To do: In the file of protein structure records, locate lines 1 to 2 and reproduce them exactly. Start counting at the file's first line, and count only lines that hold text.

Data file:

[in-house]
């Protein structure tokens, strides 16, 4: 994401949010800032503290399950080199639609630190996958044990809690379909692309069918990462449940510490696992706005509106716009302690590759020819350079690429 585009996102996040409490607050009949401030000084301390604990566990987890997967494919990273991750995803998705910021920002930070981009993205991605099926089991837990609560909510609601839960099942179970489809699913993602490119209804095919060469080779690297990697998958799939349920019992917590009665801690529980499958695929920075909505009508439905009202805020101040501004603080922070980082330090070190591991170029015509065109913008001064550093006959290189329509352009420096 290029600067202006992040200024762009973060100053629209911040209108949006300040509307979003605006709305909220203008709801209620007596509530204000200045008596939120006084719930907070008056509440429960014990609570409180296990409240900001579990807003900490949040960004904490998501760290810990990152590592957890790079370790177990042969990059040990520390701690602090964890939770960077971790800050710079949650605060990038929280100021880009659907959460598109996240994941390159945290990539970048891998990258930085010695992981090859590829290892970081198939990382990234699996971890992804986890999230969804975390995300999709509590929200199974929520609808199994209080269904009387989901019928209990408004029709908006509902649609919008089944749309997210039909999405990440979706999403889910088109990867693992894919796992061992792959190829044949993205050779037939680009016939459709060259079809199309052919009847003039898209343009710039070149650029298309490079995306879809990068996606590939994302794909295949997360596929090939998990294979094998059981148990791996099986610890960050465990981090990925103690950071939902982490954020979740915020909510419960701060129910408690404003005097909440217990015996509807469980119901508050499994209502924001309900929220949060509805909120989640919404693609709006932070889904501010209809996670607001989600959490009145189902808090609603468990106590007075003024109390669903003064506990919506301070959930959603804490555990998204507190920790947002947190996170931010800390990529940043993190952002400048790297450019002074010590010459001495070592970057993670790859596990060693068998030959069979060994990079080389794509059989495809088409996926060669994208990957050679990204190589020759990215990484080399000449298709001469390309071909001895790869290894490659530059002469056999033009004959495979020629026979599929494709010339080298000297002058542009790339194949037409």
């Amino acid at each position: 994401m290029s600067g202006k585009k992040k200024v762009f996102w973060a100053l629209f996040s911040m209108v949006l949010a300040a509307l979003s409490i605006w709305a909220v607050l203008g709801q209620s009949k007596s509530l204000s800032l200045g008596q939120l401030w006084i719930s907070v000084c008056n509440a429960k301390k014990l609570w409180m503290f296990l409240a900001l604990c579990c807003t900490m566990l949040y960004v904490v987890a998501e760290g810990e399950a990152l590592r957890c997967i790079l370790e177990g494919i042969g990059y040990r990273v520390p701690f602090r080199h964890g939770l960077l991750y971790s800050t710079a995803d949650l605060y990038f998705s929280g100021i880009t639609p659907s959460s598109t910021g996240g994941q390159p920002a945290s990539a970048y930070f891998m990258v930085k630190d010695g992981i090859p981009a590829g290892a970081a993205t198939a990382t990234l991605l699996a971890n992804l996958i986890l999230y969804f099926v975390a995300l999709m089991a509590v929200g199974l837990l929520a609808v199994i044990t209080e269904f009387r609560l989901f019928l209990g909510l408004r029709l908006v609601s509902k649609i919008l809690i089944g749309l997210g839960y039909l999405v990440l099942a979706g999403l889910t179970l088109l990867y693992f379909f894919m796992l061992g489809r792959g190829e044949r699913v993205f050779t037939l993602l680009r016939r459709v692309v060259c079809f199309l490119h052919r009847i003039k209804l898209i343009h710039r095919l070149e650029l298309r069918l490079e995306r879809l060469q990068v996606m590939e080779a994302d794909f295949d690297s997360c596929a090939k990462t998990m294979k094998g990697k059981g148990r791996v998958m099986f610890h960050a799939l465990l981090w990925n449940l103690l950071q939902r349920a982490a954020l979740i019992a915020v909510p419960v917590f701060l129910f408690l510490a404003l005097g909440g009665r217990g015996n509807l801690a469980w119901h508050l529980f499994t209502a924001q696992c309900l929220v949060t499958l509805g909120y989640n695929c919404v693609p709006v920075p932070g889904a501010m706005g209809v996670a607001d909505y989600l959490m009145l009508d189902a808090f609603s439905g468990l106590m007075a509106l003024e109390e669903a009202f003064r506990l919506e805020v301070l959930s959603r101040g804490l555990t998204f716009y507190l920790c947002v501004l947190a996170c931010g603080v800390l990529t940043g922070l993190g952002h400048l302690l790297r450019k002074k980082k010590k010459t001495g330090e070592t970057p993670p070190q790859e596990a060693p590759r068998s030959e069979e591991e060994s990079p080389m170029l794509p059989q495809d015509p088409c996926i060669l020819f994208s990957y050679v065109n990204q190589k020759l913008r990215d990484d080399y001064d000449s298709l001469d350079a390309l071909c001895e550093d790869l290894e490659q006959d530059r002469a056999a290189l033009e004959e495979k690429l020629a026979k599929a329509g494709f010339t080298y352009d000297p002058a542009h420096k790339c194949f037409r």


[in-house]
């Protein structure tokens, strides 16, 4: 994401949010800032503290399950080199639609630190996958044990809690379909692309069918990462449940510490696992706005509106716009302690590759020819350079690429 585009996102996040409490607050009949401030000084301390604990566990987890997967494919990273991750995803998705910021920002930070981009993205991605099926089991837990609560909510609601839960099942179970489809699913993602490119209804095919060469080779690297990697998958799939349920019992917590009665801690529980499958695929920075909505009508439905009202805020101040501004603080922070980082330090070190591991170029015509065109913008001064550093006959290189329509352009420096 290029600067202006992040200024762009973060100053629209911040209108949006300040509307979003605006709305909220203008709801209620007596509530204000200045008596939120006084719930907070008056509440429960014990609570409180296990409240900001579990807003900490949040960004904490998501760290810990990152590592957890790079370790177990042969990059040990520390701690602090964890939770960077971790800050710079949650605060990038929280100021880009659907959460598109996240994941390159945290990539970048891998990258930085010695992981090859590829290892970081198939990382990234699996971890992804986890999230969804975390995300999709509590929200199974929520609808199994209080269904009387989901019928209990408004029709908006509902649609919008089944749309997210039909999405990440979706999403889910088109990867693992894919796992061992792959190829044949993205050779037939680009016939459709060259079809199309052919009847003039898209343009710039070149650029298309490079995306879809990068996606590939994302794909295949997360596929090939998990294979094998059981148990791996099986610890960050465990981090990925103690950071939902982490954020979740915020909510419960701060129910408690404003005097909440217990015996509807469980119901508050499994209502924001309900929220949060509805909120989640919404693609709006932070889904501010209809996670607001989600959490009145189902808090609603468990106590007075003024109390669903003064506990919506301070959930959603804490555990998204507190920790947002947190996170931010800390990529940043993190952002400048790297450019002074010590010459001495070592970057993670790859596990060693068998030959069979060994990079080389794509059989495809088409996926060669994208990957050679990204190589020759990215990484080399000449298709001469390309071909001895790869290894490659530059002469056999033009004959495979020629026979599929494709010339080298000297002058542009790339194949037409």